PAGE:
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Agony and ecstacy, tale of two coaches

"We are in a state of shock, we don't know how and why it happened to us," said an upset Australian coach Barry Dancer.

india Updated: Sep 18, 2006 14:29 IST

"We are in a state of shock, we don't know how and why it happened to us," said an upset Australian coach Barry Dancer after Germany wiped out a two-goal deficit and walked away with the hockey World Cup on Sunday.

"The feeling of defeat is yet to sink in. We led 3-1 and still lost. I don't know how many times it happened in the World Cup final," said the dejected coach.

His German counterpart Bernhard Peters, visibly thrilled, described his team's title win as the result of "emotional strength of the players" and said, "I always thought we had a chance of winning.

"It is a great win for the young team, they showed great mental strength. I always had belief in them. They came back from behind in the semifinals against Spain also," he pointed out.

"We did not give up even when we were 1-3 down because I knew the Australians had started committing mistakes and once we made it 2-3, I was confident that the score will change," he said.

A distraught Aussie coach, however, made no excuse for his team's defeat though their main striker and Player of the Tournament Jamie Dwyer did not play the final because of a hamstring injury.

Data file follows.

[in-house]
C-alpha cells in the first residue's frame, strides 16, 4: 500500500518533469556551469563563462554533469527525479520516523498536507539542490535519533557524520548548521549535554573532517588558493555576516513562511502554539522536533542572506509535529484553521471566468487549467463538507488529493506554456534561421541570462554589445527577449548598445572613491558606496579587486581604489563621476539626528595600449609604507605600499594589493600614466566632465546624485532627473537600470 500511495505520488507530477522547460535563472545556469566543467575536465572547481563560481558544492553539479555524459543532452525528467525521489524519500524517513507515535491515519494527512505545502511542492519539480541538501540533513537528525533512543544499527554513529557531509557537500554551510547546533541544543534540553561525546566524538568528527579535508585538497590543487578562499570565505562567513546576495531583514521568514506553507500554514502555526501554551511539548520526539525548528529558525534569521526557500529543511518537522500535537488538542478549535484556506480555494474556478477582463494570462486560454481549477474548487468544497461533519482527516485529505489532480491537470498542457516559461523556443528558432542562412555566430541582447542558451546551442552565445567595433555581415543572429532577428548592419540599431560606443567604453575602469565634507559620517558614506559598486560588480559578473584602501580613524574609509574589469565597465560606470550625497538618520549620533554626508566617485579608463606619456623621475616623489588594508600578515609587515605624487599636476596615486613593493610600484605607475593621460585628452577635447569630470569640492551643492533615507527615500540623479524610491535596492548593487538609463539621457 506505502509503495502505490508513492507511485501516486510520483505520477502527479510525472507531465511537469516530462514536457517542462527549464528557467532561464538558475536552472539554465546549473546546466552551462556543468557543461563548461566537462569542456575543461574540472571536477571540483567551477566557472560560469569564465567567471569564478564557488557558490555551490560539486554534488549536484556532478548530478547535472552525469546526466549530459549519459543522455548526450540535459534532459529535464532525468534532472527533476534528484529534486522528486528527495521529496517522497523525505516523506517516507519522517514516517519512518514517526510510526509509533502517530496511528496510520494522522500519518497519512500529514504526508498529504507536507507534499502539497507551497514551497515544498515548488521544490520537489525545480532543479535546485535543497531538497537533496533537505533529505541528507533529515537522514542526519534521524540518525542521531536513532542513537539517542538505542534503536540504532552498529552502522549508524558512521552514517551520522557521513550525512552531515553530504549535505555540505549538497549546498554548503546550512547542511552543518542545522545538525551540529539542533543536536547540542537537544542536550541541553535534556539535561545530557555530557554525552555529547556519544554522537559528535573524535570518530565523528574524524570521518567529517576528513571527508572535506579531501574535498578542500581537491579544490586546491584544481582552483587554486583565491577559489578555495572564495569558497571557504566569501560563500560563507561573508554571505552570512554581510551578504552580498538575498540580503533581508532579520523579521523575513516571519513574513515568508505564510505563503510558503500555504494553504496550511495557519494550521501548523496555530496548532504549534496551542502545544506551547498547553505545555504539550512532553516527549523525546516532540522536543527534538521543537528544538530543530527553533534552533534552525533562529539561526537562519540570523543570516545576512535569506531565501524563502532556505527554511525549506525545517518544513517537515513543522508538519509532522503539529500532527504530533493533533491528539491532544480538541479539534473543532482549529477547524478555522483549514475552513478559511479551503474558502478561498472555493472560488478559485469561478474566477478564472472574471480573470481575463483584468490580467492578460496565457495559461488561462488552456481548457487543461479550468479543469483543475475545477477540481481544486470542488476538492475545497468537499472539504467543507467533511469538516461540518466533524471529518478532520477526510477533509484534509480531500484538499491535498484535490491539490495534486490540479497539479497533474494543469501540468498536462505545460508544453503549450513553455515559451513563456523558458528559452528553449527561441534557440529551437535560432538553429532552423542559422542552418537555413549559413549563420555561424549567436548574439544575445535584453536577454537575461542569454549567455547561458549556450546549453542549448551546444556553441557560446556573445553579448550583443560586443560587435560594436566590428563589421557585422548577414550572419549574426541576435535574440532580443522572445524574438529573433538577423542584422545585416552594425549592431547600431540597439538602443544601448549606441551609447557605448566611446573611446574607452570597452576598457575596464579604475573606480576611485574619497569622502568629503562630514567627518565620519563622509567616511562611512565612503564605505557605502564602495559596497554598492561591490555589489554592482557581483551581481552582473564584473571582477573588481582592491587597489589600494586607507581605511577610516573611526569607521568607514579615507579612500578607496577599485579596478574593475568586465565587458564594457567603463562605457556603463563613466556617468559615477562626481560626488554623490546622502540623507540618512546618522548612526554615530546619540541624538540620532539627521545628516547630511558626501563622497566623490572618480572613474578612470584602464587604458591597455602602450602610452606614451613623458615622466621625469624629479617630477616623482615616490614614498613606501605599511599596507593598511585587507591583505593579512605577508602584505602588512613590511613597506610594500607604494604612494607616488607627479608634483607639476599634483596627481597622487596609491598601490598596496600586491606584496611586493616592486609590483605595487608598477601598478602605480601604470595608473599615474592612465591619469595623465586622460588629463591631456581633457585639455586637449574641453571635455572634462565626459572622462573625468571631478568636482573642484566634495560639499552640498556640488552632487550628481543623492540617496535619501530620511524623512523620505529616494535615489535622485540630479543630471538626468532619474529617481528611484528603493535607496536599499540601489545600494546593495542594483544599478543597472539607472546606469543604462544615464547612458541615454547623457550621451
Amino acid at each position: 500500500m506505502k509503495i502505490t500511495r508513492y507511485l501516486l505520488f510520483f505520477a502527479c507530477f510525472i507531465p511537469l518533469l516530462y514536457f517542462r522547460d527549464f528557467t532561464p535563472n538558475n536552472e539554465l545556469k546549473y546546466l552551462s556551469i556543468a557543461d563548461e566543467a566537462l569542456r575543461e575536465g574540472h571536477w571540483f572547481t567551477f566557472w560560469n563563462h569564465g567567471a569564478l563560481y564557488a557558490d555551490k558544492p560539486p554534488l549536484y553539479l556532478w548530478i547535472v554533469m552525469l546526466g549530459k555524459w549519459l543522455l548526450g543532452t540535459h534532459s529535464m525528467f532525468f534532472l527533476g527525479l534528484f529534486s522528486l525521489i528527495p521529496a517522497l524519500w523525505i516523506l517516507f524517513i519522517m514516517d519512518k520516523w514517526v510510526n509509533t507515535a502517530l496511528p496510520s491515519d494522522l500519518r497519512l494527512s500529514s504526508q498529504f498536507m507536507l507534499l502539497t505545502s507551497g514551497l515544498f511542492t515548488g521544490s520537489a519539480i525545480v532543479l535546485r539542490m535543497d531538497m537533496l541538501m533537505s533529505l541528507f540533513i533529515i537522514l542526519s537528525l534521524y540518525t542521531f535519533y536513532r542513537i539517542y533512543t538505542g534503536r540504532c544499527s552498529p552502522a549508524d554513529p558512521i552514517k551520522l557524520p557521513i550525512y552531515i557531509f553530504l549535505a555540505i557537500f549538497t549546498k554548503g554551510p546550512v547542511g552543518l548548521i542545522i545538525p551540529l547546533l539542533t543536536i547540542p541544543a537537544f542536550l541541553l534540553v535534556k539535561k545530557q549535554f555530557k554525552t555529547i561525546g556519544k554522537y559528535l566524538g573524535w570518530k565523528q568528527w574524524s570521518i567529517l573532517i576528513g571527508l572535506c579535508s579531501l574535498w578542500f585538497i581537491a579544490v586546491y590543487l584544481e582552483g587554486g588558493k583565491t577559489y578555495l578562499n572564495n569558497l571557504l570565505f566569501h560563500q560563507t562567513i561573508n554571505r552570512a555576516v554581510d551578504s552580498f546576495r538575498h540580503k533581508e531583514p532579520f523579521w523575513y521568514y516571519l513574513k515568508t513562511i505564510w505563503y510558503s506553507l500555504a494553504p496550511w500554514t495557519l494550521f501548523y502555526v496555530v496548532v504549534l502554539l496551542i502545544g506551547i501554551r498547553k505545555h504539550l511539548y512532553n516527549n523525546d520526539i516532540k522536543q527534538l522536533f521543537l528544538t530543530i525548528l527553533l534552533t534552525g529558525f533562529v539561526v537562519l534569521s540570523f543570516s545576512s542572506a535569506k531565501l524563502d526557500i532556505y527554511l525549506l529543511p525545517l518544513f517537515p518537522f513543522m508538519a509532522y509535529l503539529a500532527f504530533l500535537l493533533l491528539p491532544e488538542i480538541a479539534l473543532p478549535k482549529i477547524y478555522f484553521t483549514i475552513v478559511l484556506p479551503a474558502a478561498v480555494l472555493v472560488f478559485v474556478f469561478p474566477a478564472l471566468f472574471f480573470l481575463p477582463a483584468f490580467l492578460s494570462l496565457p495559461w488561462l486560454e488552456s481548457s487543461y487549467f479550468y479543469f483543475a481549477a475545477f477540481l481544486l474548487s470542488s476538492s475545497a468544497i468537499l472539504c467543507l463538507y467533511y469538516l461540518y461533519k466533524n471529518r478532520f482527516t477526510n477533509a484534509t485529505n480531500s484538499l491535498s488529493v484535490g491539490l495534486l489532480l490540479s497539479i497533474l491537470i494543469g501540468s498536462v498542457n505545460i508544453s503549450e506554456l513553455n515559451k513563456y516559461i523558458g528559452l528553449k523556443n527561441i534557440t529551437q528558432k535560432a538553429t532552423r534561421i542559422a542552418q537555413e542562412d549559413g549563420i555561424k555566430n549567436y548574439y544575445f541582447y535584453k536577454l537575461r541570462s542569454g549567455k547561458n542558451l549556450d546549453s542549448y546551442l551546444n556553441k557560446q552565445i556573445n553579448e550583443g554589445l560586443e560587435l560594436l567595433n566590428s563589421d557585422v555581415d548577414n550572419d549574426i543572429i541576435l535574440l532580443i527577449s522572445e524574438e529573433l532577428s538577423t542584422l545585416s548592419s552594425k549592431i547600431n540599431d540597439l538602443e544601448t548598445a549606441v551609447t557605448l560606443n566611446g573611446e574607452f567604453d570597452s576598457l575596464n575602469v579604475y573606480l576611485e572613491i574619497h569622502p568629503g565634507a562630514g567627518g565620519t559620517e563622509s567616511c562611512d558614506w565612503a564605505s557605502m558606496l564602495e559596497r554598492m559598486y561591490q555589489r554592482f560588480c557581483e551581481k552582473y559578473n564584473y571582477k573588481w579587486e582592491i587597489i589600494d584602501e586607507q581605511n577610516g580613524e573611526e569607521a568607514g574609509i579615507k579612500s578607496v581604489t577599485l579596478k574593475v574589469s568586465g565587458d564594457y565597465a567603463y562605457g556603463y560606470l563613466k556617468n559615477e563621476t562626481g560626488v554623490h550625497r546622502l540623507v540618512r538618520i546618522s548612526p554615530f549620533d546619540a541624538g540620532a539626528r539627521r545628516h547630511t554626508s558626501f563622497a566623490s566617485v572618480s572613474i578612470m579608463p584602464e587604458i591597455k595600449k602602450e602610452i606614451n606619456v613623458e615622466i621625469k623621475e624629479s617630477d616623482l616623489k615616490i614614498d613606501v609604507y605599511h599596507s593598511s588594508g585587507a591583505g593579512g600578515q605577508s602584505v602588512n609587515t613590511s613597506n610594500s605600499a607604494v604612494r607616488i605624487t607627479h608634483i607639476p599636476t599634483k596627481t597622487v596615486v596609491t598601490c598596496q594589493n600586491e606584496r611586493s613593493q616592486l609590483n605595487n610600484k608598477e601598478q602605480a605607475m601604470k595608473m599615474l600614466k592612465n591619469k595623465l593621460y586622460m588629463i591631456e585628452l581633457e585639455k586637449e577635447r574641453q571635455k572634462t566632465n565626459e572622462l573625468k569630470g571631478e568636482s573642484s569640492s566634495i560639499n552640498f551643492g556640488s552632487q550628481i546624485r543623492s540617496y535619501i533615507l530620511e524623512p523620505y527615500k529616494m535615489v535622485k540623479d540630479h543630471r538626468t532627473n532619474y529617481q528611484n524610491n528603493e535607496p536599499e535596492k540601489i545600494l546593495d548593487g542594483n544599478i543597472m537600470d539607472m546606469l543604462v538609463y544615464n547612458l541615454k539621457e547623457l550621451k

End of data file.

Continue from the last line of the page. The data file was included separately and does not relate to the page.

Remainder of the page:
"We missed him but I am happy that other players rose to the occasion and played a great game. But the fact is that we lost even after taking a big lead," he rued.

"This happened to us in 2002 also. We were close that time also but the Germans came down to win from a very tight situation," he said,

"There were couple of things that did not go well here. There was loose marking of rival players in the circle and also the Germans were given enough space to operate," he opined.

Australian captain Brant Livemore said he is unable to comprehend why they lost.

"There is this feeling of emptiness and shock because after taking a 3-1 lead, we thought the Cup was in our bag. But then we missed it by inches or rather by centimetres," he said.

Both the Aussie coach and captain, however, gave credit to the Germans for their fight back and said "Full credit to Germany. Even after trailing 1-3, they kept coming and attacking."

"Germany's three goal blitz came very fast and quick and gave us no time to think because we thought that three goals in the World cup were enough to win," Livemore explained.

German players Philipp Crone, Bjoern Emmerling and Christopher Zeller, who were also present at the media conference, said they were confident of winning the title as "After taking the 3-1 lead, Australia changed their tactics and committed mistakes. We were not afraid of losing because we were down and had no choice but to attack. The Aussies fell back and we took advantage of the situation.

"We started pretty strong and like in the semifinals, we came back and put pressure on Australia in the second half. Though they scored one more goal in this session, we believed in ourselves and were confident of getting back. Once we reduced the margin, we knew we had a chance and made full use of that."

The trio also praised the crowd for their unstinted support.

"It was just wonderful, they helped us a lot with their support throughout the tournament," they said.